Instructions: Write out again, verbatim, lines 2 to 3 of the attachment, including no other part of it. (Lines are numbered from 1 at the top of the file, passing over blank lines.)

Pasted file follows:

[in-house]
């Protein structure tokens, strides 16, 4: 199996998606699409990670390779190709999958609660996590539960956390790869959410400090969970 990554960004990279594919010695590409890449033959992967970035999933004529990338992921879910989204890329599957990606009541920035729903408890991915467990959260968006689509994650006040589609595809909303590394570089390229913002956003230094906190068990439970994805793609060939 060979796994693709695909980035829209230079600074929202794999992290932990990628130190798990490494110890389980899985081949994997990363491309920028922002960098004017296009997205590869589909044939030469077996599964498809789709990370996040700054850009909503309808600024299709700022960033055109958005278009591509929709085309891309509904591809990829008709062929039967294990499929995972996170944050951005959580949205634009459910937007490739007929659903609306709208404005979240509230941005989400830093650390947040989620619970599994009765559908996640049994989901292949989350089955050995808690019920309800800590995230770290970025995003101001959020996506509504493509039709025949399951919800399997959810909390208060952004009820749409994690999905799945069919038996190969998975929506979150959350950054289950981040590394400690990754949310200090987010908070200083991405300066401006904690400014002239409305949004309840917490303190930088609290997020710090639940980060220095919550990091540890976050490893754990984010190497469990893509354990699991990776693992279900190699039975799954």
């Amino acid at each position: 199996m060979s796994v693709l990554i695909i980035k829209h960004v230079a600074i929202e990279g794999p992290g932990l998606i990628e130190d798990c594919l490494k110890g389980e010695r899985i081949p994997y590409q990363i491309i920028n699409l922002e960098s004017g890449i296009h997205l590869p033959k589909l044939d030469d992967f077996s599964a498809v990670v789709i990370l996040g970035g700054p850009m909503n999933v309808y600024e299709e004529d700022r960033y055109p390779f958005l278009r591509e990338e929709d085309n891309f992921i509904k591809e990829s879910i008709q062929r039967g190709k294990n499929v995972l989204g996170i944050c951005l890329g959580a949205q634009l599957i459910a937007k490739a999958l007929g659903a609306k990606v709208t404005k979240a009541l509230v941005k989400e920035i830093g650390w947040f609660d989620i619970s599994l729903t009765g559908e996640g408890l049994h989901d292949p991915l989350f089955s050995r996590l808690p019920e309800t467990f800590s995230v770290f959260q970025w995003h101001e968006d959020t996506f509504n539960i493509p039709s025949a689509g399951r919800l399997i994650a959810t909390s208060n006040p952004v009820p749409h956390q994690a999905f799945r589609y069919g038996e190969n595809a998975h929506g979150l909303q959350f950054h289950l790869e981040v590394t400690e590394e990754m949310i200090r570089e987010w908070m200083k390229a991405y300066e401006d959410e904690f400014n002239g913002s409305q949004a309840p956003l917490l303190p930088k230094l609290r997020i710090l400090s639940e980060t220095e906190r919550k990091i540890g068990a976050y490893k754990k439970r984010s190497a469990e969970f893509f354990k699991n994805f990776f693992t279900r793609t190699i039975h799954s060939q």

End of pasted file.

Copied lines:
């Protein structure tokens, strides 16, 4: 199996998606699409990670390779190709999958609660996590539960956390790869959410400090969970 990554960004990279594919010695590409890449033959992967970035999933004529990338992921879910989204890329599957990606009541920035729903408890991915467990959260968006689509994650006040589609595809909303590394570089390229913002956003230094906190068990439970994805793609060939 060979796994693709695909980035829209230079600074929202794999992290932990990628130190798990490494110890389980899985081949994997990363491309920028922002960098004017296009997205590869589909044939030469077996599964498809789709990370996040700054850009909503309808600024299709700022960033055109958005278009591509929709085309891309509904591809990829008709062929039967294990499929995972996170944050951005959580949205634009459910937007490739007929659903609306709208404005979240509230941005989400830093650390947040989620619970599994009765559908996640049994989901292949989350089955050995808690019920309800800590995230770290970025995003101001959020996506509504493509039709025949399951919800399997959810909390208060952004009820749409994690999905799945069919038996190969998975929506979150959350950054289950981040590394400690990754949310200090987010908070200083991405300066401006904690400014002239409305949004309840917490303190930088609290997020710090639940980060220095919550990091540890976050490893754990984010190497469990893509354990699991990776693992279900190699039975799954």
């Amino acid at each position: 199996m060979s796994v693709l990554i695909i980035k829209h960004v230079a600074i929202e990279g794999p992290g932990l998606i990628e130190d798990c594919l490494k110890g389980e010695r899985i081949p994997y590409q990363i491309i920028n699409l922002e960098s004017g890449i296009h997205l590869p033959k589909l044939d030469d992967f077996s599964a498809v990670v789709i990370l996040g970035g700054p850009m909503n999933v309808y600024e299709e004529d700022r960033y055109p390779f958005l278009r591509e990338e929709d085309n891309f992921i509904k591809e990829s879910i008709q062929r039967g190709k294990n499929v995972l989204g996170i944050c951005l890329g959580a949205q634009l599957i459910a937007k490739a999958l007929g659903a609306k990606v709208t404005k979240a009541l509230v941005k989400e920035i830093g650390w947040f609660d989620i619970s599994l729903t009765g559908e996640g408890l049994h989901d292949p991915l989350f089955s050995r996590l808690p019920e309800t467990f800590s995230v770290f959260q970025w995003h101001e968006d959020t996506f509504n539960i493509p039709s025949a689509g399951r919800l399997i994650a959810t909390s208060n006040p952004v009820p749409h956390q994690a999905f799945r589609y069919g038996e190969n595809a998975h929506g979150l909303q959350f950054h289950l790869e981040v590394t400690e590394e990754m949310i200090r570089e987010w908070m200083k390229a991405y300066e401006d959410e904690f400014n002239g913002s409305q949004a309840p956003l917490l303190p930088k230094l609290r997020i710090l400090s639940e980060t220095e906190r919550k990091i540890g068990a976050y490893k754990k439970r984010s190497a469990e969970f893509f354990k699991n994805f990776f693992t279900r793609t190699i039975h799954s060939q």